- Use a fan to help cool your dog. If you don’t have a fan, fan him yourself with a big piece of cardboard or something similar to generate a good air flow.
- Offer him cold water to drink but don’t try to force him.
- Call your veterinarian immediately and follow their directions. Even if you cool him down and he’s acting normal, his organs may have already become compromised. He needs veterinary care. You might think he’s okay judging by his reactions, but he may not be. If a dog suffers heat stroke and he isn’t treated, survival is not expected.
- Note: If your dog loses consciousness, take him straight to a veterinary emergency clinic. Do not delay. Your dog is in a serious, life threatening crisis and must have immediate help if he is to survive.
Dog Heat Stroke
Heat stroke is very serious and much more common than you might know. It can happen any time of year and it can happen quickly. Dogs can die as quickly as an hour. And there have been cases of dogs dying much more quickly than an hour. You dog needs emergency care immediately if he has suffered heat stroke.
Dog heat stroke symptoms include:
- Dark or lack of urine
- Confusion or lack of response
Dogs predisposed to suffer heat stroke:
- The very young and very old
- Large dogs
- Very active or working dogs
- Dogs with thick or long coats
- Overweight dogs
- Dogs with heart or cardiovascular problems
- Flat-faced dog breeds
- Dogs who have become dehydrated
- Dogs with respiratory disease or other breathing problems
- Dogs with neurological disease
What Care Will Your Dog Need
Once you arrive at your veterinarian or the emergency clinic, your dog will be evaluated to determine his condition. Once the severity of the heat stroke is determined, treatment will begin.
Some of the things he may need include (not an exhaustive list…each case will need to be determined by the care providers):
- If his temperature is still high, he will need cooling
- Blood tests to determine different systems that may have been damaged
- He may be treated for dehydration and shock with fluids
- Pain relief
- He may need cardiac medications
- He may require blood or plasma
- Meds for nausea and/or diarrhea may be needed
- Ongoing monitoring for appropriate treatment
Provide Safe Summer Fun
Take summer heat seriously. It isn’t the same for dogs as it is for us. Especially if you live in a region where it gets extremely hot. And keep in mind that it takes dogs much longer to acclimate to a big temperature change than it does for humans. People are much better able to manage hot weather than our fur-friends.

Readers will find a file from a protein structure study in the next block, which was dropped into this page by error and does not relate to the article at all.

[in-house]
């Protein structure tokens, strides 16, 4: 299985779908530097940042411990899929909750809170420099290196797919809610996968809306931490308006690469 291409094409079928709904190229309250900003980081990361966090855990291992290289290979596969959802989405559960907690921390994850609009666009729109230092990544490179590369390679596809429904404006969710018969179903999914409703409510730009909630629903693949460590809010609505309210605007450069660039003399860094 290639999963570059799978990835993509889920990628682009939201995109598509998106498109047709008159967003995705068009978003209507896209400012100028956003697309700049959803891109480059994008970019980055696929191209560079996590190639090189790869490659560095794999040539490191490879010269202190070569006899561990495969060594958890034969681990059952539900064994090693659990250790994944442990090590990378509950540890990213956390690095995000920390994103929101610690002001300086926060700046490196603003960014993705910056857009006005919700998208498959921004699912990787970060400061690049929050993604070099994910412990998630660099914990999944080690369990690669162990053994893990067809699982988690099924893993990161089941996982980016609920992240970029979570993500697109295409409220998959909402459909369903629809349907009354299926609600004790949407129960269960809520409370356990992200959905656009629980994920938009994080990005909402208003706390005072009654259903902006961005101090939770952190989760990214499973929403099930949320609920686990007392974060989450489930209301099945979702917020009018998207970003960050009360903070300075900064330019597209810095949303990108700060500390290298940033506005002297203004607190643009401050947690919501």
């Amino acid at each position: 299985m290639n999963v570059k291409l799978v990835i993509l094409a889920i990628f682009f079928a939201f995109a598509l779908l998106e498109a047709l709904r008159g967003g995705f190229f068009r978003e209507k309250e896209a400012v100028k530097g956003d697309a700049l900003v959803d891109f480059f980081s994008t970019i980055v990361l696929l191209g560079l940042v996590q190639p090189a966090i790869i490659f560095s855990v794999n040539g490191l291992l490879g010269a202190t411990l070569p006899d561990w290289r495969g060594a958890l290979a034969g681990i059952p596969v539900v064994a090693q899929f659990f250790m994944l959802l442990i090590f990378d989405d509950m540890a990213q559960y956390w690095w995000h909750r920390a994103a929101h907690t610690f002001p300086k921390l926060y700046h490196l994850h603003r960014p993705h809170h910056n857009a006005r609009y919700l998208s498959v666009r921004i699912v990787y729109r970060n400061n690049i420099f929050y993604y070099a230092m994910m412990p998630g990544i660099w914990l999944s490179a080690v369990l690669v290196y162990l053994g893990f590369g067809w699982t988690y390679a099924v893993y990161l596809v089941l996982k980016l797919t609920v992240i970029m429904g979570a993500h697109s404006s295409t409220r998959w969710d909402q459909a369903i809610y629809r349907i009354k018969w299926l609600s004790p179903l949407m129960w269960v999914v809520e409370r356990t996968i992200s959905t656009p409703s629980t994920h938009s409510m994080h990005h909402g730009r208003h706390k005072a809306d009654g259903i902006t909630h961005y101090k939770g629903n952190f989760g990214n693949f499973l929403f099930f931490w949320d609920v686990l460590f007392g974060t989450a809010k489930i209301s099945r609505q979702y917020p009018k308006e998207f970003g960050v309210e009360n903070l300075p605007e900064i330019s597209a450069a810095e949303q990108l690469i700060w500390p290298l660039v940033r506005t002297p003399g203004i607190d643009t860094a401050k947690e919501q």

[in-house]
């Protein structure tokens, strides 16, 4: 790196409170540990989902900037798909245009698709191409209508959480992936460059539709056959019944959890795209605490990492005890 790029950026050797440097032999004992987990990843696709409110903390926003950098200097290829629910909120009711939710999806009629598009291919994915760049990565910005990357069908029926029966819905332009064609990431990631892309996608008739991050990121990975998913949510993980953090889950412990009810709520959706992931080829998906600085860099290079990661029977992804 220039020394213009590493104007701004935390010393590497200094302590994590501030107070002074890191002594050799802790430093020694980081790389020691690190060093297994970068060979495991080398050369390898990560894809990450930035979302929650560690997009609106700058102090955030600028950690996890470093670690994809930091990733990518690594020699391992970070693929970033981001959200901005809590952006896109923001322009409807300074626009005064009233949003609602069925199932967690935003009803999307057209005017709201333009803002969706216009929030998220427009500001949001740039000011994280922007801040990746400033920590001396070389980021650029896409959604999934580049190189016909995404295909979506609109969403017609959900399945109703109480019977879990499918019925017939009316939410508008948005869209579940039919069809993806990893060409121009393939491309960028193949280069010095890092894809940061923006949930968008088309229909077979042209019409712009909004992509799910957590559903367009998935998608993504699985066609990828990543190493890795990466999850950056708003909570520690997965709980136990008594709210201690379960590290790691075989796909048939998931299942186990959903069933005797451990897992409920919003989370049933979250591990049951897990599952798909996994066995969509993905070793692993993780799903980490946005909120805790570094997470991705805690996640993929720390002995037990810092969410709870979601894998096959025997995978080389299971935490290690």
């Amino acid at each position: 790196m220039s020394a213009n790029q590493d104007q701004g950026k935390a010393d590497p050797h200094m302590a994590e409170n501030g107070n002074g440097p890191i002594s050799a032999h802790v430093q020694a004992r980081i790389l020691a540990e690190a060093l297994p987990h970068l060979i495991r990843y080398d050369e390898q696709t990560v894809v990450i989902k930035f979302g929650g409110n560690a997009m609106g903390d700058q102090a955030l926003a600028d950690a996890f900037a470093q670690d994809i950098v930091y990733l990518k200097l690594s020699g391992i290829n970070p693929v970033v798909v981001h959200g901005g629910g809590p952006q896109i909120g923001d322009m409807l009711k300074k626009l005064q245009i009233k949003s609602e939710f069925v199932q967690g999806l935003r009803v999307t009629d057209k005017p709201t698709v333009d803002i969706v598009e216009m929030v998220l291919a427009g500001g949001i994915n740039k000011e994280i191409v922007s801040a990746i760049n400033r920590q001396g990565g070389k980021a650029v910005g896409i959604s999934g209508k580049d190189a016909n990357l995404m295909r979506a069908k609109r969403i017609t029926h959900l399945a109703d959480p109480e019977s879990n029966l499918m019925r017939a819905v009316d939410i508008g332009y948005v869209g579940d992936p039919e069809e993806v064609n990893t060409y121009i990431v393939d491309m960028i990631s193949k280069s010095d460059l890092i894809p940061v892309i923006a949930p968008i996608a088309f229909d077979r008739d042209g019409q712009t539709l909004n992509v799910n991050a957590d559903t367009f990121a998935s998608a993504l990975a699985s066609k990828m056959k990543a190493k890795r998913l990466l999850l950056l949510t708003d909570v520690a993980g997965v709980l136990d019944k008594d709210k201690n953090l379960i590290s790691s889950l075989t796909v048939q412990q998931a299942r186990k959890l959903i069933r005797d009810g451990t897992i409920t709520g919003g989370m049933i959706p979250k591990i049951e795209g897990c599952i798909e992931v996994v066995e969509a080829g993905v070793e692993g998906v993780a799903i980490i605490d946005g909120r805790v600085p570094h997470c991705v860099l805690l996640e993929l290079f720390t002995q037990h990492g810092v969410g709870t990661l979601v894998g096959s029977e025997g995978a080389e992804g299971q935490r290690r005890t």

Look for ways to help your dog have summer fun safely. Some things you can do are:
- Get a plastic wading pool and let him play in it
- Have fun with lawn sprinklers designed for kids
- Give him frozen doggy treats
- Go swimming in a doggy swimming pool
- For extra fun, get another wading pool and put sand in it for him to dig in, hide toys in it for him to find. (You can use contractors plastic or a tarp under it to catch flying sand.)
- Fill a bucket with cool water and put dog safe fruits in it for him to dunk and grab.
Always take summer heat seriously. While you may manage the heat without any problems, your dog may not be so lucky. Overheating is a serious and dangerous situation for a dog, and some dogs are already predisposed to overheat quickly. Know what to look for, and more importantly, know how to prevent overheating. While the stress and expense of treating a dog who has succumbed to the heat is bad, losing a dog is so much worse.
You can prevent problems with common sense once you understand the danger of letting your dog become too hot. Your fur-friend doesn’t know that excessive play under the summer sun could be fatal in a worst-case situation. He just knows he’s having a good time. He depends on you to make the best decisions for the both of you to enjoy summer to the fullest while keeping everyone comfortable and safe. With the right information, you and your pup will navigate the hot weather like pros.
Help your dog stay safe and happy all summer long and still have fun together with the right kind of activities. It isn’t that difficult to make summer your favorite time of year without over doing it for you or your dog.
About Spencer Animal Hospital
Spencer Animal Hospital is a staple of the Pasadena community. Our veterinarians and staff have been providing high-quality, compassionate veterinary medicine since 1974. As a full-service veterinarian in Pasadena, TX, we serve dogs and cats with expert, personalized, affordable care.